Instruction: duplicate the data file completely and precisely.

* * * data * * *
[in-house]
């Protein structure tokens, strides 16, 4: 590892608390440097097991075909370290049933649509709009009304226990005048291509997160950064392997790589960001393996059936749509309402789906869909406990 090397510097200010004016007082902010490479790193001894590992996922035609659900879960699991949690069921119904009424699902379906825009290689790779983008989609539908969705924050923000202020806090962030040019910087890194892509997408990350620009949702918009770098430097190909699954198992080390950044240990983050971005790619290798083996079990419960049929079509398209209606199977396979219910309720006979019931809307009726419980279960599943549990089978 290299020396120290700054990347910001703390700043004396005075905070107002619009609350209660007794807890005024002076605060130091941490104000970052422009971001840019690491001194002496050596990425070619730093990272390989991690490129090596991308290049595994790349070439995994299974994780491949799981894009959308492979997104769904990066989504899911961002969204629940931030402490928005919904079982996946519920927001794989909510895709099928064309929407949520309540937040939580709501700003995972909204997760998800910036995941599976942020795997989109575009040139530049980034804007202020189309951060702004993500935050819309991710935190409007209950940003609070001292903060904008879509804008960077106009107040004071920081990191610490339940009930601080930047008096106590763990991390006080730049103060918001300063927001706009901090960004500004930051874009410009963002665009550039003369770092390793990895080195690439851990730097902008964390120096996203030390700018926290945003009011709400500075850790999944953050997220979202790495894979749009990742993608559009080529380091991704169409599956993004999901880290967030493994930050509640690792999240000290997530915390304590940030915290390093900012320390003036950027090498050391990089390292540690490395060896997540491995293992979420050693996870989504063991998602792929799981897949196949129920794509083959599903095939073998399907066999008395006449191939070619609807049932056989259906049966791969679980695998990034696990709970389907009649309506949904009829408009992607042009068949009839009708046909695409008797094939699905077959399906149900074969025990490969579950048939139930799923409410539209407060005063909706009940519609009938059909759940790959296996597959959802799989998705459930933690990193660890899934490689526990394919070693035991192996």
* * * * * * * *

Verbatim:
[in-house]
């Protein structure tokens, strides 16, 4: 590892608390440097097991075909370290049933649509709009009304226990005048291509997160950064392997790589960001393996059936749509309402789906869909406990 090397510097200010004016007082902010490479790193001894590992996922035609659900879960699991949690069921119904009424699902379906825009290689790779983008989609539908969705924050923000202020806090962030040019910087890194892509997408990350620009949702918009770098430097190909699954198992080390950044240990983050971005790619290798083996079990419960049929079509398209209606199977396979219910309720006979019931809307009726419980279960599943549990089978 290299020396120290700054990347910001703390700043004396005075905070107002619009609350209660007794807890005024002076605060130091941490104000970052422009971001840019690491001194002496050596990425070619730093990272390989991690490129090596991308290049595994790349070439995994299974994780491949799981894009959308492979997104769904990066989504899911961002969204629940931030402490928005919904079982996946519920927001794989909510895709099928064309929407949520309540937040939580709501700003995972909204997760998800910036995941599976942020795997989109575009040139530049980034804007202020189309951060702004993500935050819309991710935190409007209950940003609070001292903060904008879509804008960077106009107040004071920081990191610490339940009930601080930047008096106590763990991390006080730049103060918001300063927001706009901090960004500004930051874009410009963002665009550039003369770092390793990895080195690439851990730097902008964390120096996203030390700018926290945003009011709400500075850790999944953050997220979202790495894979749009990742993608559009080529380091991704169409599956993004999901880290967030493994930050509640690792999240000290997530915390304590940030915290390093900012320390003036950027090498050391990089390292540690490395060896997540491995293992979420050693996870989504063991998602792929799981897949196949129920794509083959599903095939073998399907066999008395006449191939070619609807049932056989259906049966791969679980695998990034696990709970389907009649309506949904009829408009992607042009068949009839009708046909695409008797094939699905077959399906149900074969025990490969579950048939139930799923409410539209407060005063909706009940519609009938059909759940790959296996597959959802799989998705459930933690990193660890899934490689526990394919070693035991192996």